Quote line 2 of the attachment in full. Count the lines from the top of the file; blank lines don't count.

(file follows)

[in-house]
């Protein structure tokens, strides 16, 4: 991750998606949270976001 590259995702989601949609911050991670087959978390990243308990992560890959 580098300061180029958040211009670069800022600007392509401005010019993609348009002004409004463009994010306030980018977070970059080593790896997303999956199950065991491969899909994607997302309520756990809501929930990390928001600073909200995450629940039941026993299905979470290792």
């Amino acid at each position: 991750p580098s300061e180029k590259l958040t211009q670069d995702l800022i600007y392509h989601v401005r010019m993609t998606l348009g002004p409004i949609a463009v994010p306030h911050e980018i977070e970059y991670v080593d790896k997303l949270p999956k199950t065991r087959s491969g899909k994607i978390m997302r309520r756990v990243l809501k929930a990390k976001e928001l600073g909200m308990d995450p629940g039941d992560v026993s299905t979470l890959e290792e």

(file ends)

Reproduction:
């Protein structure tokens, strides 16, 4: 991750998606949270976001 590259995702989601949609911050991670087959978390990243308990992560890959 580098300061180029958040211009670069800022600007392509401005010019993609348009002004409004463009994010306030980018977070970059080593790896997303999956199950065991491969899909994607997302309520756990809501929930990390928001600073909200995450629940039941026993299905979470290792």